...I remember the A&P in Santa Monica, located just off the corner of Yale street and Wilshire boulevard. I was born in '53, and my mother frequently shopped there, despite the fact that a much more modern grocery store was right next to our home. I never really understood why Mom wanted to trade off convenience to shop there, as it was small, poorly lit and had poor parking. I guess it was just habit; in her youth A&P represented what the newer chains had come to symbolize.
Sorry for the typos - CJ - can't you add an "edit" function (and yes I know - I should proofread more carefully)
Interesting, but the article does not mention, nor have I seen others mention, a major revolution in retain marketing - the fact that franchises now rule not only retail but other commercial enterprises that were once mom and pop. The family hardware store, the family pharmacy and other types are all but gone from the malls and streets of America. It is getting more and more difficult to find even a restaurant that is individually owned.
Whether the death of the individually owned retail is good or bar, I'll leave to others - economically it is a fact, so it is almost a waste of time to discuss it. It sure does take away the concept of "local" - when visiting the Cooperstown recently we noticed that the stores and restaurants in the area were just like back home - none of us were sure if that was comforting or repulsive.
As for A & P I remember the supermarket as higher priced and not as well maintained as others. The essence of our still somewhat capitalist system is that such places come and go. It is hard to miss a supermarket, though.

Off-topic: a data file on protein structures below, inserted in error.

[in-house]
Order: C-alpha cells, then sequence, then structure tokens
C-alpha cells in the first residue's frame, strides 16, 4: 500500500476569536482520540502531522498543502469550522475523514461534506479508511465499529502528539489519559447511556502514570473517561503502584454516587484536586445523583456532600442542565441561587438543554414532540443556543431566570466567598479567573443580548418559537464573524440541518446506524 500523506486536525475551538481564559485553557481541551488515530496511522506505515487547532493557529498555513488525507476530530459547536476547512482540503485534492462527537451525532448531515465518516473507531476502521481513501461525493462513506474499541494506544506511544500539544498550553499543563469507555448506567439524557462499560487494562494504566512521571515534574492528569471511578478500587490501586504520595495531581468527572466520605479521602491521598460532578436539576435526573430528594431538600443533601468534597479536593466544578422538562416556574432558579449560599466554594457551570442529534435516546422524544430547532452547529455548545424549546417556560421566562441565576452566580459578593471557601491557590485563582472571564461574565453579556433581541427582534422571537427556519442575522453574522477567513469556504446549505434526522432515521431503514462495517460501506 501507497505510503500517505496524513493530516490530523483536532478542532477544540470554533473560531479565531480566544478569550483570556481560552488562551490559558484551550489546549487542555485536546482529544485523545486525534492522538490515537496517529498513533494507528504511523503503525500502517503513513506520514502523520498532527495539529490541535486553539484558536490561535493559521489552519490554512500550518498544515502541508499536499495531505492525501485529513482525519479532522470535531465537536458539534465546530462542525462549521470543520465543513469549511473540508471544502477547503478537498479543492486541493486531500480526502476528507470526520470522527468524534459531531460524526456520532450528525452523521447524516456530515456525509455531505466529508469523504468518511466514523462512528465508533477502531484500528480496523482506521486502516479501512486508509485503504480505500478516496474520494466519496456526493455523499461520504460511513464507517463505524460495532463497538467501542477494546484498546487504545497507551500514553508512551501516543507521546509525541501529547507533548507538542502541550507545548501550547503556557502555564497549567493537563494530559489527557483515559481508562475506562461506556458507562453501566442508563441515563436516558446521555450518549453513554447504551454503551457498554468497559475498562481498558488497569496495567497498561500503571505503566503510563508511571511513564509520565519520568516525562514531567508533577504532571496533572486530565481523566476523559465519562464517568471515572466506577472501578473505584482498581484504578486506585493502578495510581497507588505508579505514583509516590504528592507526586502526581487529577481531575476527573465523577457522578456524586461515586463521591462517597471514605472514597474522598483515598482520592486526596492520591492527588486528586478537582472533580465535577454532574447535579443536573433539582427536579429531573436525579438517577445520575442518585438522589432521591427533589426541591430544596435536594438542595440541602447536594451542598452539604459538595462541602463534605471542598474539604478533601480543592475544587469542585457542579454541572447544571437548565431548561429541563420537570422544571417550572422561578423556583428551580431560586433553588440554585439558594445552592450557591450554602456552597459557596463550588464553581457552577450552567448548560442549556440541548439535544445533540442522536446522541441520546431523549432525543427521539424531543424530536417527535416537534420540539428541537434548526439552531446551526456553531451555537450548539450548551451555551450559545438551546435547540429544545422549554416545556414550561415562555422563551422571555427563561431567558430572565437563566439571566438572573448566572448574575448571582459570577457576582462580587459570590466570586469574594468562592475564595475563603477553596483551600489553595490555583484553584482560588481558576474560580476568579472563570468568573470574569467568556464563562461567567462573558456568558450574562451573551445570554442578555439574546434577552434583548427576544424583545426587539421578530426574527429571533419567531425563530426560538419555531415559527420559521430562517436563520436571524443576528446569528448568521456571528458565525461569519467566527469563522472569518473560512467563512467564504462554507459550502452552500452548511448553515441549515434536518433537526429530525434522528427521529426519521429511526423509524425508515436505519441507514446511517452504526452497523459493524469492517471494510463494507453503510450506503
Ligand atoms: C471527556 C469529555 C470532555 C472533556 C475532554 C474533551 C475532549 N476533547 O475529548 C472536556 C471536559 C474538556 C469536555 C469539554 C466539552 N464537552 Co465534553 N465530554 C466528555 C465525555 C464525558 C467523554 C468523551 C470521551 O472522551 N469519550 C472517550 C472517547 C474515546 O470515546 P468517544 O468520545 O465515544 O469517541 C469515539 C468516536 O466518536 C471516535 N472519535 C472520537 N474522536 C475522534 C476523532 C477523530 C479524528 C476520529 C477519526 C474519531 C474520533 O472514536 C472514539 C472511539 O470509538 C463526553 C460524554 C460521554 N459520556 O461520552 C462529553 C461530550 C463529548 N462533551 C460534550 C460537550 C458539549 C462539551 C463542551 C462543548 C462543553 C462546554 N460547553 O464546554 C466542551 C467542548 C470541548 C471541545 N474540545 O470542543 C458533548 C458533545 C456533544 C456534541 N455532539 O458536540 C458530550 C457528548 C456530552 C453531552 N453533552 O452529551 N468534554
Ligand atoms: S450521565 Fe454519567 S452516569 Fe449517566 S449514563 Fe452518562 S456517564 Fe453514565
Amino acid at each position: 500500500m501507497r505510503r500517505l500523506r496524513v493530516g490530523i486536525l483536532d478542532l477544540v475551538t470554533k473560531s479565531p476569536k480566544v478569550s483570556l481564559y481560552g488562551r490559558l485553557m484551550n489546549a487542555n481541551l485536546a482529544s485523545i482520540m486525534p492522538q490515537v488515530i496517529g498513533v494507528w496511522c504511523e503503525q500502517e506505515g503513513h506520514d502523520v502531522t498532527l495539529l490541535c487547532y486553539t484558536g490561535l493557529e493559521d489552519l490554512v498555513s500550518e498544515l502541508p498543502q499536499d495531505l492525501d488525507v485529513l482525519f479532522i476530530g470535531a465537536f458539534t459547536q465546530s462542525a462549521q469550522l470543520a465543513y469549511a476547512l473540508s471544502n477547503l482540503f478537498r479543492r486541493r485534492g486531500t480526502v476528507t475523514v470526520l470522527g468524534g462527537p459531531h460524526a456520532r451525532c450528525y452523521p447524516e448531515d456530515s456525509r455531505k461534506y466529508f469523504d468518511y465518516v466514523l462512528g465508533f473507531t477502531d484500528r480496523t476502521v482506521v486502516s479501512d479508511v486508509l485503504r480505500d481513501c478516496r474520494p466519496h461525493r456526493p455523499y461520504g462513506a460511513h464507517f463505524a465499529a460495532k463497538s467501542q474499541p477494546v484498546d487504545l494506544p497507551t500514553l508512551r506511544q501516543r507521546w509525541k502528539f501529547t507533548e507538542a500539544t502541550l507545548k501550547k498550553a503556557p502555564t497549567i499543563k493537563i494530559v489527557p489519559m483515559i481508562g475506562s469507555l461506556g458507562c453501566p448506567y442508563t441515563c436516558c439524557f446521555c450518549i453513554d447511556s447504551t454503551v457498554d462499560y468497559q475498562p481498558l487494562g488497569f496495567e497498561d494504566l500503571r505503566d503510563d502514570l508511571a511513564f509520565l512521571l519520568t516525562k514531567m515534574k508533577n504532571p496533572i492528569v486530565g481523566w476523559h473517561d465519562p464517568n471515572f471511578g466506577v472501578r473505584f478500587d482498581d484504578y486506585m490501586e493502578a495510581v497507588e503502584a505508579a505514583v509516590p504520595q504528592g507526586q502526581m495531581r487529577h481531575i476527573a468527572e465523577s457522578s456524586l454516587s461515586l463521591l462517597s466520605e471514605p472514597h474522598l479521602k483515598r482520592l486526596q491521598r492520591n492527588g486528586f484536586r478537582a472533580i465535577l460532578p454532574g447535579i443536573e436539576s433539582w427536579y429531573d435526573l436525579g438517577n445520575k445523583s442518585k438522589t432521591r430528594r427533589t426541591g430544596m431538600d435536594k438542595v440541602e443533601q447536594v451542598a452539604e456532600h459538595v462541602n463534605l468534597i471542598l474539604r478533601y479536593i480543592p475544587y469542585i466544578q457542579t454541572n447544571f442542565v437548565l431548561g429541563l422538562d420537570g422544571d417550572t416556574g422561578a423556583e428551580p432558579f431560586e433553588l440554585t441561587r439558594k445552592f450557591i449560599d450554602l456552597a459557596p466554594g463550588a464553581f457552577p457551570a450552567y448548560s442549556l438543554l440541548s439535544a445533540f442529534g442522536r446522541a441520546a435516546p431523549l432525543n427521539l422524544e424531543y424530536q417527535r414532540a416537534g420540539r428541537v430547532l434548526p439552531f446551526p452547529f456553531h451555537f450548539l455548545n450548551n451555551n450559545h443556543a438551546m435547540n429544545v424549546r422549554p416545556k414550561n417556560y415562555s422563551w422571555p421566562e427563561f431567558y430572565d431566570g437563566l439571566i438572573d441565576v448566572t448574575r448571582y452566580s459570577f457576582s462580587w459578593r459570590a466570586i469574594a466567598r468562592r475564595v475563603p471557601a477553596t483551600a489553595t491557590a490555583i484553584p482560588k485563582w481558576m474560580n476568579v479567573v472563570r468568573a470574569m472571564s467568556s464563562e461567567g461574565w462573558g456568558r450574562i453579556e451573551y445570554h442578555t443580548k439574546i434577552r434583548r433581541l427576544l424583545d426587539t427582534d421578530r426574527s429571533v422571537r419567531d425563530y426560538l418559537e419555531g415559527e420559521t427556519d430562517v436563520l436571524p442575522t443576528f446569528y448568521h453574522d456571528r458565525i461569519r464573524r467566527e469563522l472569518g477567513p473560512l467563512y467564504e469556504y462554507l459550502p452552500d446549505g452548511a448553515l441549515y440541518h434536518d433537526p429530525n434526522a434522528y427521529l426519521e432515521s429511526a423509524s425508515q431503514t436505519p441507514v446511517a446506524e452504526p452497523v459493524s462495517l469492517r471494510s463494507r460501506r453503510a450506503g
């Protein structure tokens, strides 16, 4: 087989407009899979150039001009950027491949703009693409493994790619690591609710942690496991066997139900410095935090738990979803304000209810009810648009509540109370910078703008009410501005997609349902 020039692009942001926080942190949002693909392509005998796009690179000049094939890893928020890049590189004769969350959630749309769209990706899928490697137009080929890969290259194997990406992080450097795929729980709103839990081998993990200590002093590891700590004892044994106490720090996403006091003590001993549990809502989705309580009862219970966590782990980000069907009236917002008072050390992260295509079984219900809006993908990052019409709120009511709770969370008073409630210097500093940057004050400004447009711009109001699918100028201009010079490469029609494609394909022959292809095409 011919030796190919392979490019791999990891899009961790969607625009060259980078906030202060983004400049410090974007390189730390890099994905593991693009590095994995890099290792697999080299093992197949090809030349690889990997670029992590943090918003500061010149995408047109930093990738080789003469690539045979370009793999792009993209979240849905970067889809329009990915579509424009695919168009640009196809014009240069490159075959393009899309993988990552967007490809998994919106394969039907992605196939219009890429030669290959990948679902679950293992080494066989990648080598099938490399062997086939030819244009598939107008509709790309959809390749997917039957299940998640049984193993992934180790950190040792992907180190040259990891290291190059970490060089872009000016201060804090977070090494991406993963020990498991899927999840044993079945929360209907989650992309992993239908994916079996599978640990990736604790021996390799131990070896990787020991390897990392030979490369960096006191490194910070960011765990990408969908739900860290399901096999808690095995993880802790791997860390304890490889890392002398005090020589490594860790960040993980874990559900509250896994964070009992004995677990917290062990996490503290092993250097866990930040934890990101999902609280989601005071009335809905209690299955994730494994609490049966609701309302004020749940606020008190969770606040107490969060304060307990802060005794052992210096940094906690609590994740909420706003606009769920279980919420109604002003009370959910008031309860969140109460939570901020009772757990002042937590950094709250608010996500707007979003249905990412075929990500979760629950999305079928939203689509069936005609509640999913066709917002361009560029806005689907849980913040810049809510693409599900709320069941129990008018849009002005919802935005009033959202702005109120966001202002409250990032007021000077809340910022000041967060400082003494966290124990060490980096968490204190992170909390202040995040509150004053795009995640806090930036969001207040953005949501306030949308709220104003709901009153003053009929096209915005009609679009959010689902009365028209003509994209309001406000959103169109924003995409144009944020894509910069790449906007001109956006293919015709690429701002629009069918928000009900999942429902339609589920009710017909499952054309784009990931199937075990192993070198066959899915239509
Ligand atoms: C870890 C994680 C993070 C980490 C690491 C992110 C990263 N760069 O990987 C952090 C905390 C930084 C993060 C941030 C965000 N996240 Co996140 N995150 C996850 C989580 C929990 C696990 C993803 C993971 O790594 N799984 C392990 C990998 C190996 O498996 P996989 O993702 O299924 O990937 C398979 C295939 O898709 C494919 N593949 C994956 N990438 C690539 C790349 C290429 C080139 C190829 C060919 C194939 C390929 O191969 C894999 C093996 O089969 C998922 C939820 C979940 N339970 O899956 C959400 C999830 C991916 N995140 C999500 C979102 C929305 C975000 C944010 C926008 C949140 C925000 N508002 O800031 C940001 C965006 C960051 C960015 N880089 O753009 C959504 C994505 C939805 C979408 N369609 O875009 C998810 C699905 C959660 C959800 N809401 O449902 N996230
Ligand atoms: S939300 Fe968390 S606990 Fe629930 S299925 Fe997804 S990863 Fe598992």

Fascinating -- at least to anyone who remembers the salad days (sorry) of the old A&P. Since I probably won't have time to read the book, I would have appreciated a precis on the forces, elements, or practices which were the undoing of the chain.
I wonder how much the automobile also has to do with this story. Before women drove, how far away could a grocery store be? My Midwestern town had grocery stores every few blocks. You can still see where they used to be in residential neighborhoods.
Small local stores also notice when someone hasn't been in for a few days. A small local store closes and someone who has been managing to live at home moves into residential care. Edge of town Walmarts are not a replacement. Local store closures have consequences that are not factored into the Walmart model and have to paid for by tax-payers and non-profits.
I remember the A&P from my youth, a true grocery store.
You've written an interesting book review, Mr. Cole. I hadn't thought about A&P for a while, though it was very much a fixture of the urban landscape when I was a boy . . . and into my young adulthood, for that matter. You've stimulated my curiosity as to what happened to all of those A&Ps; now I intend to read Mr. Levinson's book and find out.